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this paper, these two strands of research are brought together, to provide a model for distributed objectbased languages. In doing so, two features of distributed programming become clear:
Mobile Objects (a project overview)
 IN PROCEEDINGS OF FBT '99
, 1999
"... Objects are called mobile if they migrate within a distributed system from one physical location to another. We investigate this concept by means of the programming language Obliq in which the programmer is granted explicit control over the location of objects. Our study comprises the formal defi ..."
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Cited by 4 (4 self)
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Objects are called mobile if they migrate within a distributed system from one physical location to another. We investigate this concept by means of the programming language Obliq in which the programmer is granted explicit control over the location of objects. Our study comprises the formal definition of a suitable semantics, a notion of correctness, the exposition of counterexamples for the general case, and a rigorous correctness proof for a sufficiently general class of cases.
Mobile Objects as Mobile Processes
, 2001
"... this paper, we rewrite our modified semantics of jeblik in terms of the #calculus, and we use it to formally prove the correctness of object surrogation, the abstraction of object migration in jeblik. Key Words: #calculus, Objects, Migration 1. ..."
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Cited by 3 (1 self)
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this paper, we rewrite our modified semantics of jeblik in terms of the #calculus, and we use it to formally prove the correctness of object surrogation, the abstraction of object migration in jeblik. Key Words: #calculus, Objects, Migration 1.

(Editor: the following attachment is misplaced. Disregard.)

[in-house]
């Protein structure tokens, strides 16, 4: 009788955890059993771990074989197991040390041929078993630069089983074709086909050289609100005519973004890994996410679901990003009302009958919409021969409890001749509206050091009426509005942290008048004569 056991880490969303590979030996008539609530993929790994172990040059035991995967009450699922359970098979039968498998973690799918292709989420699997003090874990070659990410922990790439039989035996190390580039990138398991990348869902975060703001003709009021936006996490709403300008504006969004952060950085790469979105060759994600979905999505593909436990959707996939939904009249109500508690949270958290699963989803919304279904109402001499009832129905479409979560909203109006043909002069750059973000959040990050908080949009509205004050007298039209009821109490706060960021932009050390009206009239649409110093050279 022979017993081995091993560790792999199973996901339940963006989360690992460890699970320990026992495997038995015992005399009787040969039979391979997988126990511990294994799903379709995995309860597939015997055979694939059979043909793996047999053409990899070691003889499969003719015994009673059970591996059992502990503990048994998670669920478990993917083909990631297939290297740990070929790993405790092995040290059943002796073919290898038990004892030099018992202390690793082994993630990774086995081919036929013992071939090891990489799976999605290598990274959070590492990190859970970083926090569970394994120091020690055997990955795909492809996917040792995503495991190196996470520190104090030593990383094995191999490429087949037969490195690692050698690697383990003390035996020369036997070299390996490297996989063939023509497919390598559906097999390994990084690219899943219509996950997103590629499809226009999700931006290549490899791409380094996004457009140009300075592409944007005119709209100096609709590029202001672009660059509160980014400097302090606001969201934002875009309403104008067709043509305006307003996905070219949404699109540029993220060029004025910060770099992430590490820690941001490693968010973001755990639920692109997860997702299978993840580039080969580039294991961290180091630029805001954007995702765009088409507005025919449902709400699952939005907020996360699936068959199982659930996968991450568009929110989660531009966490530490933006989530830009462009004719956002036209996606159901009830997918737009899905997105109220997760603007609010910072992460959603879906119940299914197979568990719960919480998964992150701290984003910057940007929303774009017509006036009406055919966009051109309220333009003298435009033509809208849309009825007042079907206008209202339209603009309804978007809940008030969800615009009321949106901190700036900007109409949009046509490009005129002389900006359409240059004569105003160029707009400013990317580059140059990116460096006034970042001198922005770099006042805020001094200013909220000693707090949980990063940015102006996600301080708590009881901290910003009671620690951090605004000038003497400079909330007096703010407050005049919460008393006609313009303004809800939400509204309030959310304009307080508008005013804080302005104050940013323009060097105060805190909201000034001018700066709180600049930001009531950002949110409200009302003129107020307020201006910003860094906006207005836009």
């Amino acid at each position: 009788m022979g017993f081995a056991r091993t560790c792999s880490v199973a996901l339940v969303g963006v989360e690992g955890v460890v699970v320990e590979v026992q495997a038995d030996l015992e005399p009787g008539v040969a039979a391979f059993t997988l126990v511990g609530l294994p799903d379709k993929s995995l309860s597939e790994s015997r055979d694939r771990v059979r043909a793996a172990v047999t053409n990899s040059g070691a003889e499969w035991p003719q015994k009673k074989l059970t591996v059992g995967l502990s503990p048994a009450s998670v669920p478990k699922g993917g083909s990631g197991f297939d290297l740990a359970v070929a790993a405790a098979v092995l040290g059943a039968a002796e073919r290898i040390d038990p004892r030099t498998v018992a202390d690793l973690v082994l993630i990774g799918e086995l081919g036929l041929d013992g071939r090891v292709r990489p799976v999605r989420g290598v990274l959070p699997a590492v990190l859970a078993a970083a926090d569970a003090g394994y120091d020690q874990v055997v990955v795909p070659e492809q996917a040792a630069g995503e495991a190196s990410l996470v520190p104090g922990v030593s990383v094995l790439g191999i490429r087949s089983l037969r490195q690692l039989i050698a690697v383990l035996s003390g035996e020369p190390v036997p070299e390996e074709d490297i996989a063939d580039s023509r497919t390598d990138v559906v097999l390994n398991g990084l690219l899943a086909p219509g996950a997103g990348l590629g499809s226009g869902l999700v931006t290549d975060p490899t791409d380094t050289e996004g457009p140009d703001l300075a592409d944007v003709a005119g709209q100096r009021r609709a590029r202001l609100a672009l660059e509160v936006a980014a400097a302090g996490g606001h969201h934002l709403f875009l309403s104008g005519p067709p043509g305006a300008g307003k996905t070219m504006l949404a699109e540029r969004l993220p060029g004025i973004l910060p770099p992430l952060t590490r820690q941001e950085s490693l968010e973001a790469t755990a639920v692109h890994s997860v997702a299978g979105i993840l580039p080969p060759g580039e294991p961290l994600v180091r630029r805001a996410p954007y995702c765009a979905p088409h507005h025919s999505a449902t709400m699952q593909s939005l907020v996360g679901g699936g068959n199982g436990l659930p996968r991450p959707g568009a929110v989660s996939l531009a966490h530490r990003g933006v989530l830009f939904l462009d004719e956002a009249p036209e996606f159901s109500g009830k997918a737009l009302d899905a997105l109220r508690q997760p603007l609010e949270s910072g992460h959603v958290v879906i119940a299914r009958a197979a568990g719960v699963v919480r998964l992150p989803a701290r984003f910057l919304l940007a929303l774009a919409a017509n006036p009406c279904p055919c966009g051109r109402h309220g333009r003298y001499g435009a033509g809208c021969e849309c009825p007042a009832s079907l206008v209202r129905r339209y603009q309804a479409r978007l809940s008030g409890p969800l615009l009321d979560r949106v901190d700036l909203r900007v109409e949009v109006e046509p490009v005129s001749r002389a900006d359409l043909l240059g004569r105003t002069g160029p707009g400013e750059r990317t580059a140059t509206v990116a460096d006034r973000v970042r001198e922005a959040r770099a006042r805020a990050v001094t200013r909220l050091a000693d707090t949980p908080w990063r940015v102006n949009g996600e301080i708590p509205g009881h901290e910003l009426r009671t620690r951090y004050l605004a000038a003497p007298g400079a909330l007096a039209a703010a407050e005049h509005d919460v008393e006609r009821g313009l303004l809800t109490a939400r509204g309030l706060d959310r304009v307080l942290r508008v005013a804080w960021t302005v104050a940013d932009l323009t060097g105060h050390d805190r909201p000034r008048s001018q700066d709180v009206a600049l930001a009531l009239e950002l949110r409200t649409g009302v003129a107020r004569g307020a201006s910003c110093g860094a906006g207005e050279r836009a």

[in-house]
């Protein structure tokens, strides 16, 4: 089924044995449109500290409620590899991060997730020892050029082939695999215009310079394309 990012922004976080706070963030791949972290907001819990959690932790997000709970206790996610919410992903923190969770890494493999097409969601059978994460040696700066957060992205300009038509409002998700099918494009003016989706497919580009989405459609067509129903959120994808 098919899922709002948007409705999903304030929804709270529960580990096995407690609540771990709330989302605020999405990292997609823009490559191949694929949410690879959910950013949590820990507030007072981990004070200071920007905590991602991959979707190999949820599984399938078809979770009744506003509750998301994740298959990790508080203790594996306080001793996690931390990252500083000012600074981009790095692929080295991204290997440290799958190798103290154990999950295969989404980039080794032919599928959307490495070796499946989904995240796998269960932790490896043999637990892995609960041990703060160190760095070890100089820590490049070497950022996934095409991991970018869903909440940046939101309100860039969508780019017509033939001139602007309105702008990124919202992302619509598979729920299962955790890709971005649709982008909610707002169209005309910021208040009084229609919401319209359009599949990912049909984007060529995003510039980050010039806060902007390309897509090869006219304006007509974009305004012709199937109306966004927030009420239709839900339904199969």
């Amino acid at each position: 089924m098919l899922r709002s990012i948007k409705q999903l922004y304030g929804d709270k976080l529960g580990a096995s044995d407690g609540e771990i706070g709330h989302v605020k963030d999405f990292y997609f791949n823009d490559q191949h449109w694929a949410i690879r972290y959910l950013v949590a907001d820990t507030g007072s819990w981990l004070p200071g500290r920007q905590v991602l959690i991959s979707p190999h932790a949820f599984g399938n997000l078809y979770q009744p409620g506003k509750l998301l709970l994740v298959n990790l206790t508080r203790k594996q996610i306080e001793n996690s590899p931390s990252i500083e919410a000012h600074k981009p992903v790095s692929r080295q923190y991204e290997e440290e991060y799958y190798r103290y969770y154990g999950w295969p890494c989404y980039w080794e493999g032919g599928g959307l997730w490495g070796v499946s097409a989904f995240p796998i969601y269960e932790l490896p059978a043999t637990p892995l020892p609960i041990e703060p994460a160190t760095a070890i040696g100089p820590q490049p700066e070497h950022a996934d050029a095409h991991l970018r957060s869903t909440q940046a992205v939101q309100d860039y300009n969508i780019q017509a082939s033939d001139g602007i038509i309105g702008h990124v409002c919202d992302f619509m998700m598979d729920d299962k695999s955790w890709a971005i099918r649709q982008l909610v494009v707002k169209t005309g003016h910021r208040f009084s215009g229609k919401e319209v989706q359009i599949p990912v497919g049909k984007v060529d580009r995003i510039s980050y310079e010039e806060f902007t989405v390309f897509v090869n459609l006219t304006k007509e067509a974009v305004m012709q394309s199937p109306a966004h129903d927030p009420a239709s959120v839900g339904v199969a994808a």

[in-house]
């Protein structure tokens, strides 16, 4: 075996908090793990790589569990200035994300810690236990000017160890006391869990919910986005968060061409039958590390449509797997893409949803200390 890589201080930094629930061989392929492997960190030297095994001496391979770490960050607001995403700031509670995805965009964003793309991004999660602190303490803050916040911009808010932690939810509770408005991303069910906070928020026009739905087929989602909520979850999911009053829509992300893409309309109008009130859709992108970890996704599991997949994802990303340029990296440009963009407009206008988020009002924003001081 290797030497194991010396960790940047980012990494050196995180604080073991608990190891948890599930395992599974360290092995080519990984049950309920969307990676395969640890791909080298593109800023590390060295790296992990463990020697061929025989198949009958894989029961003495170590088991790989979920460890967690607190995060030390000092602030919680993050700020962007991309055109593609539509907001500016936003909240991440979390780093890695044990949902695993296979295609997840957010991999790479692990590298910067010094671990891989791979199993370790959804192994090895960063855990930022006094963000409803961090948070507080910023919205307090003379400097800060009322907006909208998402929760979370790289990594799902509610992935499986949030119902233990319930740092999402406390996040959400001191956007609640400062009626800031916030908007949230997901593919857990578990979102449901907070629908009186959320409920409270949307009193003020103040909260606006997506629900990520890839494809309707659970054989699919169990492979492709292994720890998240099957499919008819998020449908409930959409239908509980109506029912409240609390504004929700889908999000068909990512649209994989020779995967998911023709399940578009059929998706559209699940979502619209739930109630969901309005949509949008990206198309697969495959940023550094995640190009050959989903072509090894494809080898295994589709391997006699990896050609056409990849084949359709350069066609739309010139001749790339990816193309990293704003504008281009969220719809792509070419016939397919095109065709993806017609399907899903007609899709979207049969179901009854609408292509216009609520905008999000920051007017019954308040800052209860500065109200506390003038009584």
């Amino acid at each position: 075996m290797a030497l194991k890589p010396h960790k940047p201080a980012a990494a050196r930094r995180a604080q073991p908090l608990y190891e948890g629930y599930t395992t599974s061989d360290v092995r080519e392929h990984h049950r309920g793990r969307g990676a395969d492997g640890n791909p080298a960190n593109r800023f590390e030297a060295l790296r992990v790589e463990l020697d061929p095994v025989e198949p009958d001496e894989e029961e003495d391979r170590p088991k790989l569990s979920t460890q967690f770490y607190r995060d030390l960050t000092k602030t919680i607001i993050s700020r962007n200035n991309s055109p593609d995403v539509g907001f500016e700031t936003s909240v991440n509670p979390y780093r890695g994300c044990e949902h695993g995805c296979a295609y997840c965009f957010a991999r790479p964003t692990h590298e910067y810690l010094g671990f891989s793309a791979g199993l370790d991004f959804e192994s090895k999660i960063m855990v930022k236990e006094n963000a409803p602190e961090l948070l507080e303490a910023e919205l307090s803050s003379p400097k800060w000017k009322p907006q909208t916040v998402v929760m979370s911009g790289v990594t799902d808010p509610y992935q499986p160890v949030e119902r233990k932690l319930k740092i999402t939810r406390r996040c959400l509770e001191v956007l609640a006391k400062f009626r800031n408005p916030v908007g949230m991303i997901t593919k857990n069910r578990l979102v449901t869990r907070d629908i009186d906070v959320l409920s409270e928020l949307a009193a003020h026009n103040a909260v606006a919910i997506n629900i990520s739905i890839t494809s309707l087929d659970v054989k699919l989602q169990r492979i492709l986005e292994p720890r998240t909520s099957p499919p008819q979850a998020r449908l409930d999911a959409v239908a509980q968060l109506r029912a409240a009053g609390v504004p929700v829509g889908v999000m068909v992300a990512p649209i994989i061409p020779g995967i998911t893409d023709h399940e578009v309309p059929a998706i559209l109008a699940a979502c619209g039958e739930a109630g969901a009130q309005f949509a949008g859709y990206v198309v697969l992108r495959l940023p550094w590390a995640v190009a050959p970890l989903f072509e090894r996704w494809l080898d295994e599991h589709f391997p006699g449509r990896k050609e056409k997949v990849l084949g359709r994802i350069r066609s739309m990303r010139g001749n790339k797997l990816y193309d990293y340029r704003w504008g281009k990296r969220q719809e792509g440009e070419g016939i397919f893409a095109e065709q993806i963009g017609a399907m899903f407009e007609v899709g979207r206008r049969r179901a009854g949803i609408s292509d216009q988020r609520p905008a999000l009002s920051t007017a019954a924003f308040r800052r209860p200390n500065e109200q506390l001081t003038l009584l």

Local piCalculus at Work: Mobile Objects as Mobile Processes
 Theoretical Computer Science: Exploring New Frontiers of Theoretical Informatics, International Conference IFIP TCS 2000
, 2001
"... Obliq is a lexicallyscoped, distributed, objectbased programming language. In Obliq, the migration of an object is proposed as creating a clone of the object at the target site, whereafter the original object is turned into an alias for the clone. Obliq has only an informal semantics, so there is ..."
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Obliq is a lexicallyscoped, distributed, objectbased programming language. In Obliq, the migration of an object is proposed as creating a clone of the object at the target site, whereafter the original object is turned into an alias for the clone. Obliq has only an informal semantics, so there is no proof that this style of migration is safe, i.e., transparent to object clients. In previous work, we introduced jeblik, an abstraction of Obliq, where, by lexical scoping, sites have been abstracted away. We used jeblik in order to exhibit how the semantics behind Obliq's implementation renders migration unsafe. We also suggested a modied semantics that we conjectured instead to be safe. In this paper, we rewrite our modied semantics of jeblik in terms of calculus, and we use it to formally prove the correctness of object surrogation, the abstraction of object migration in jeblik. 1 Introduction The work presented in this paper is in line with the research activity to use the...
The Deep Blue Calculus
, 1998
"... We develop a calculus which is a "direct" descendant of the blue calculus of Boudol [Bou97]. This calculus is both an extension of Abadi & Cardelli's ζcalculus [AC96] and the Milner's πcalculus [Mil93]. We give a simple type system that is a direct extension of any type fragment considered ..."
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We develop a calculus which is a "direct" descendant of the blue calculus of Boudol [Bou97]. This calculus is both an extension of Abadi & Cardelli's ζcalculus [AC96] and the Milner's πcalculus [Mil93]. We give a simple type system that is a direct extension of any type fragment considered in [AC96] encodable into the πcalculus. The type system enjoys Subject Reduction. We provide finally an adequate CPS transform from our calculus to the blue calculus. This transform shows that the latter can be seen as a "target language", while our calculus provide a very expressive and promising notation for higherorder objectoriented concurrent programming languages.